Uncertainty is everywhere. At any point in time we may be called on to decide among actions, deciding whether to buy a house or rent, deciding whether to find a job or complete graduate school, deciding whether to change lanes on a crowded high speed roadway late on a rainy, cold night.
Are people choosing the most beneficial action in the face of uncertainty?
While classical decision making studies have witnessed numerous human failures, I, however, hold an optimistic view on human ability to deal with uncertainty. After all, our ancestors had lived millions of years in the wild where neither food nor safety is certain.
My approach: Context-Specific Human Decision Making
First, I am testing human decisions under all kinds of specific uncertainties, rather than an abstract general uncertainty. The poor acuity of our peripheral vision, the inaccurate aiming of our speedy movements, as well as the fast-changing environment, could be sources of uncertainty. There is no reason to presume that we automatically translate all of these into numerical lotteries (as used by classical decision making studies) before we make decisions (especially for folks who hate numbers!).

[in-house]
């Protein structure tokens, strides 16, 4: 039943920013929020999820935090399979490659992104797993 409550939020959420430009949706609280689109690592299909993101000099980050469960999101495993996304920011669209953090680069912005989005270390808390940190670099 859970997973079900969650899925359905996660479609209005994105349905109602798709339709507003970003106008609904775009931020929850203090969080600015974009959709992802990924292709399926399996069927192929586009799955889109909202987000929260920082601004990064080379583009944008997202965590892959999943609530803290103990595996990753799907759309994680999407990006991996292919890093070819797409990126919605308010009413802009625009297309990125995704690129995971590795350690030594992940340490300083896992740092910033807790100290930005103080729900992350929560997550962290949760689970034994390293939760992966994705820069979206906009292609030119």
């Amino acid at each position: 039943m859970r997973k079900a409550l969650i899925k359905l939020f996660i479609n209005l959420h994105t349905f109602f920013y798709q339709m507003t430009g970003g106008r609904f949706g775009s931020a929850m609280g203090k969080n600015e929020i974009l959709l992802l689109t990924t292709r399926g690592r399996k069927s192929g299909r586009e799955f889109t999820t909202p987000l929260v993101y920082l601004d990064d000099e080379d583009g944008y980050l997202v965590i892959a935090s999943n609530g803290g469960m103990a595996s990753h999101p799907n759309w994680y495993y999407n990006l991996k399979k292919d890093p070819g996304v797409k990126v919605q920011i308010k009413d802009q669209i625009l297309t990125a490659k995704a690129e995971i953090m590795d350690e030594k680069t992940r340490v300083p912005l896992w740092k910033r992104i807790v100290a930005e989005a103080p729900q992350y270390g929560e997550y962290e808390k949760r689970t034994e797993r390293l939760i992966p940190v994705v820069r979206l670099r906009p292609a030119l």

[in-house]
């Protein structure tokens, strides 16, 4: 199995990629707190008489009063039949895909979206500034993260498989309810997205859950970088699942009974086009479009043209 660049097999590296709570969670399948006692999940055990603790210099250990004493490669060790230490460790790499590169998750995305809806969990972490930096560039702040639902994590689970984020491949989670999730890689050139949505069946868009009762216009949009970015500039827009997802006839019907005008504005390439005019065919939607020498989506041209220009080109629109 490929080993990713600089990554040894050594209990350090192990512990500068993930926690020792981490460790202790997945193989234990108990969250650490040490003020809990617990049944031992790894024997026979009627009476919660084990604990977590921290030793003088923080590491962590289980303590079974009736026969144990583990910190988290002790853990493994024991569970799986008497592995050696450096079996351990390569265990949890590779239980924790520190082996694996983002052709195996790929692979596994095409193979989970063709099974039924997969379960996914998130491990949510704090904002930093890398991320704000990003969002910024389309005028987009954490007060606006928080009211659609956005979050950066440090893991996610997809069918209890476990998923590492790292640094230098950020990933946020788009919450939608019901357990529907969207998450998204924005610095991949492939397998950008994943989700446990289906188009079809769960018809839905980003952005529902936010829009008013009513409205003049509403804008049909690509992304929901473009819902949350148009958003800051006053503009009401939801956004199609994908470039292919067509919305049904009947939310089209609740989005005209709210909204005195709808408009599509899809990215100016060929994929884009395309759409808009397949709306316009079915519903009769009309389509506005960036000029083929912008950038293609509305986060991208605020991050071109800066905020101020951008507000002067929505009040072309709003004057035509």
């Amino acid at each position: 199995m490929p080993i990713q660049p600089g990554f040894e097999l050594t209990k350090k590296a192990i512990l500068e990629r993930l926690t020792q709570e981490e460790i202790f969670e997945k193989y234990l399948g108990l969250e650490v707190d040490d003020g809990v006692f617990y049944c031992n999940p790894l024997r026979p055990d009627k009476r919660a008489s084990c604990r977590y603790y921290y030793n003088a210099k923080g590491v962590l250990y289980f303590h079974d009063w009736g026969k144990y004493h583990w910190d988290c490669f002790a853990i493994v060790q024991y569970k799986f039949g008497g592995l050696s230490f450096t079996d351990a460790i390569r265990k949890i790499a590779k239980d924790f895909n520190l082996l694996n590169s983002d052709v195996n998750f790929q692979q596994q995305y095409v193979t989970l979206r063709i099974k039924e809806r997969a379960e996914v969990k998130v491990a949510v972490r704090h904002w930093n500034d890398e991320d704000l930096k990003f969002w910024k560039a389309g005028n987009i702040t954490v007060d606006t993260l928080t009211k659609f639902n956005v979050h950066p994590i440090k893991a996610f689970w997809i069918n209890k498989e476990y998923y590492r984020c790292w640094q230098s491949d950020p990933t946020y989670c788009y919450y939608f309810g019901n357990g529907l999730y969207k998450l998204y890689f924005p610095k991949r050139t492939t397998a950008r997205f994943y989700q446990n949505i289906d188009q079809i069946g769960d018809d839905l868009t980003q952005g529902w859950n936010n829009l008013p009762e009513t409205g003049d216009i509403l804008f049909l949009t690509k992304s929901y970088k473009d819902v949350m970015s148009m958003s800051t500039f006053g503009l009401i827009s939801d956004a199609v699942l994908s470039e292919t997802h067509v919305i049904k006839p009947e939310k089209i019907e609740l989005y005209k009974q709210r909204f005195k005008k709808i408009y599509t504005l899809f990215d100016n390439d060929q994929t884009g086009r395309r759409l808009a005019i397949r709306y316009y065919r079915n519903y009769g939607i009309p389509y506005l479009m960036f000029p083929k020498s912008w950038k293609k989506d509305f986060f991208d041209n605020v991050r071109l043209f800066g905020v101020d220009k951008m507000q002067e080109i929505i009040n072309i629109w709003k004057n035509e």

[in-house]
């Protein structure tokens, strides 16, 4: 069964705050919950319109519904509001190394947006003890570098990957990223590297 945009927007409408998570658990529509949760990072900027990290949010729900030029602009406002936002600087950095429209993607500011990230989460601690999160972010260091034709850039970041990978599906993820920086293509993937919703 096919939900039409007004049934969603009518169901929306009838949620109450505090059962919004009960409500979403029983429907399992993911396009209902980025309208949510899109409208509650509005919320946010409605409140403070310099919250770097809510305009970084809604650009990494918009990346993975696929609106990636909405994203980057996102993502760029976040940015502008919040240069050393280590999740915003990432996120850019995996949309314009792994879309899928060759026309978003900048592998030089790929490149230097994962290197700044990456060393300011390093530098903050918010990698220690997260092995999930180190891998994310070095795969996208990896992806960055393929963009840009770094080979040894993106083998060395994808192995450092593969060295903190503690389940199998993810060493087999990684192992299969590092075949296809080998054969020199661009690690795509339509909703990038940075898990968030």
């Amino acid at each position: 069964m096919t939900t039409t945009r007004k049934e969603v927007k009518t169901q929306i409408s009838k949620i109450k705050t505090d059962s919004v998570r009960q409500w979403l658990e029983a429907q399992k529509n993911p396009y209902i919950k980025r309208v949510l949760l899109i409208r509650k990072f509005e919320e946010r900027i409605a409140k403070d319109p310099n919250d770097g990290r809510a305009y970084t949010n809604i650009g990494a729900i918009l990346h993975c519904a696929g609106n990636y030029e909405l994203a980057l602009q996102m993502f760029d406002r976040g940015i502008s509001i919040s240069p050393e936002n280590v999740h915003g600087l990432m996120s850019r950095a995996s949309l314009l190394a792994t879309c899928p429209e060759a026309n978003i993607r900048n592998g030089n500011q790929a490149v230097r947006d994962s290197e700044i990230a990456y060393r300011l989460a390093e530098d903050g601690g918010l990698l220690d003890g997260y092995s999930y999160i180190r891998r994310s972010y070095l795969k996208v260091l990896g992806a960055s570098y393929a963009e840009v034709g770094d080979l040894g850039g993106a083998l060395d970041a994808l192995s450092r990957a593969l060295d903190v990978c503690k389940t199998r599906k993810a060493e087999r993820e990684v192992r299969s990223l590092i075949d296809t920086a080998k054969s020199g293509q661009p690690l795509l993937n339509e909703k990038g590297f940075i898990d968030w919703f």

Second, I am investigating how human decisions are subjective to the decision maker’s ongoing needs in the context. The action that maximizes expected gain is not always the most beneficial action. For example, if, to paraphrase Keynes, in the long run we are all dead, then it matters little that, in the long run, we are all rich.
I use Bayesian Decision Theory (see Maloney & Zhang, 2010) to model ideal decisions under uncertainty and compare human performances to the ideal.
My collaborators (alphabetically by last name): Nathaniel Daw, Louis-Alexandre Etezad-Heydari, Xiaolan Fu, Qicheng Jing, Soumya V. Maddula, Laurence T. Maloney, Camille Morvan, Zenon Pylyshyn, Friederike Schüür, Shih-Wei Wu, Yuming Xuan